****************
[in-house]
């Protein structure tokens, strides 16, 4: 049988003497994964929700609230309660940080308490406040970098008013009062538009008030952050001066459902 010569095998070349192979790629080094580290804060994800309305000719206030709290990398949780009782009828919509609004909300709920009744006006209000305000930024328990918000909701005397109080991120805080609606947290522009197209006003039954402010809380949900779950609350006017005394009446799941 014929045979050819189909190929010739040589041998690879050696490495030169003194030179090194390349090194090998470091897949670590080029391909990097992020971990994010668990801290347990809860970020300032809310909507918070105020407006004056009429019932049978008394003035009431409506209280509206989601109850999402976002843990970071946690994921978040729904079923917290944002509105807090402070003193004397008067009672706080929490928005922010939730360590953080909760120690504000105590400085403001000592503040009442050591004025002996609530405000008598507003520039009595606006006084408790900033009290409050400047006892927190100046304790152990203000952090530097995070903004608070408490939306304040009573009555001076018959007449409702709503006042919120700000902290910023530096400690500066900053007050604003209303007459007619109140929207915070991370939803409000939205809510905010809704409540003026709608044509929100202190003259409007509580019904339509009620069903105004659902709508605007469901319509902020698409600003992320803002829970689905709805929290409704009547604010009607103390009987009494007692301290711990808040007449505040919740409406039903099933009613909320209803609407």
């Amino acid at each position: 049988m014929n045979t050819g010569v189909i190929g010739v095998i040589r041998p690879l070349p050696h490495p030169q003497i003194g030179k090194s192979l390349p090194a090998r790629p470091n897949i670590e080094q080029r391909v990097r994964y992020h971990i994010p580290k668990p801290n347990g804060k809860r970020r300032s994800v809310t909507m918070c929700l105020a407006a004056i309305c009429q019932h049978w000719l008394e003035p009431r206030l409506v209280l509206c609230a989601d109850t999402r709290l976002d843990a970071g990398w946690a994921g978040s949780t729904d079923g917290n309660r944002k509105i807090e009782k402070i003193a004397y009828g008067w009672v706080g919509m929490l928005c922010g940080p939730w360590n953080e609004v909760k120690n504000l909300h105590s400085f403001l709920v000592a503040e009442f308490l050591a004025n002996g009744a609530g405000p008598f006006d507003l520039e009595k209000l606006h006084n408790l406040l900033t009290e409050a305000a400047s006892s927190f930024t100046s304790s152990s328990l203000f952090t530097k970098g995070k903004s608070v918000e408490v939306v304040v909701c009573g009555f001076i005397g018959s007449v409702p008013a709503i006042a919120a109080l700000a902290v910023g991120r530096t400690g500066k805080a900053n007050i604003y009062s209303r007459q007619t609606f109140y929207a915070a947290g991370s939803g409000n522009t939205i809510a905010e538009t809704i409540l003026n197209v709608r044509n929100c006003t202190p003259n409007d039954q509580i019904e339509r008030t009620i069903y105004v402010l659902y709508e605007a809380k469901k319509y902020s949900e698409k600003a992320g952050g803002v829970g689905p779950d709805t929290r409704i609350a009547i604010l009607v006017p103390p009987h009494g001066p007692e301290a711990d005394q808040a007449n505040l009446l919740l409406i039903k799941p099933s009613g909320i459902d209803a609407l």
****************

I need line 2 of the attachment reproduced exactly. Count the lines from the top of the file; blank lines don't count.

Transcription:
């Protein structure tokens, strides 16, 4: 049988003497994964929700609230309660940080308490406040970098008013009062538009008030952050001066459902 010569095998070349192979790629080094580290804060994800309305000719206030709290990398949780009782009828919509609004909300709920009744006006209000305000930024328990918000909701005397109080991120805080609606947290522009197209006003039954402010809380949900779950609350006017005394009446799941 014929045979050819189909190929010739040589041998690879050696490495030169003194030179090194390349090194090998470091897949670590080029391909990097992020971990994010668990801290347990809860970020300032809310909507918070105020407006004056009429019932049978008394003035009431409506209280509206989601109850999402976002843990970071946690994921978040729904079923917290944002509105807090402070003193004397008067009672706080929490928005922010939730360590953080909760120690504000105590400085403001000592503040009442050591004025002996609530405000008598507003520039009595606006006084408790900033009290409050400047006892927190100046304790152990203000952090530097995070903004608070408490939306304040009573009555001076018959007449409702709503006042919120700000902290910023530096400690500066900053007050604003209303007459007619109140929207915070991370939803409000939205809510905010809704409540003026709608044509929100202190003259409007509580019904339509009620069903105004659902709508605007469901319509902020698409600003992320803002829970689905709805929290409704009547604010009607103390009987009494007692301290711990808040007449505040919740409406039903099933009613909320209803609407």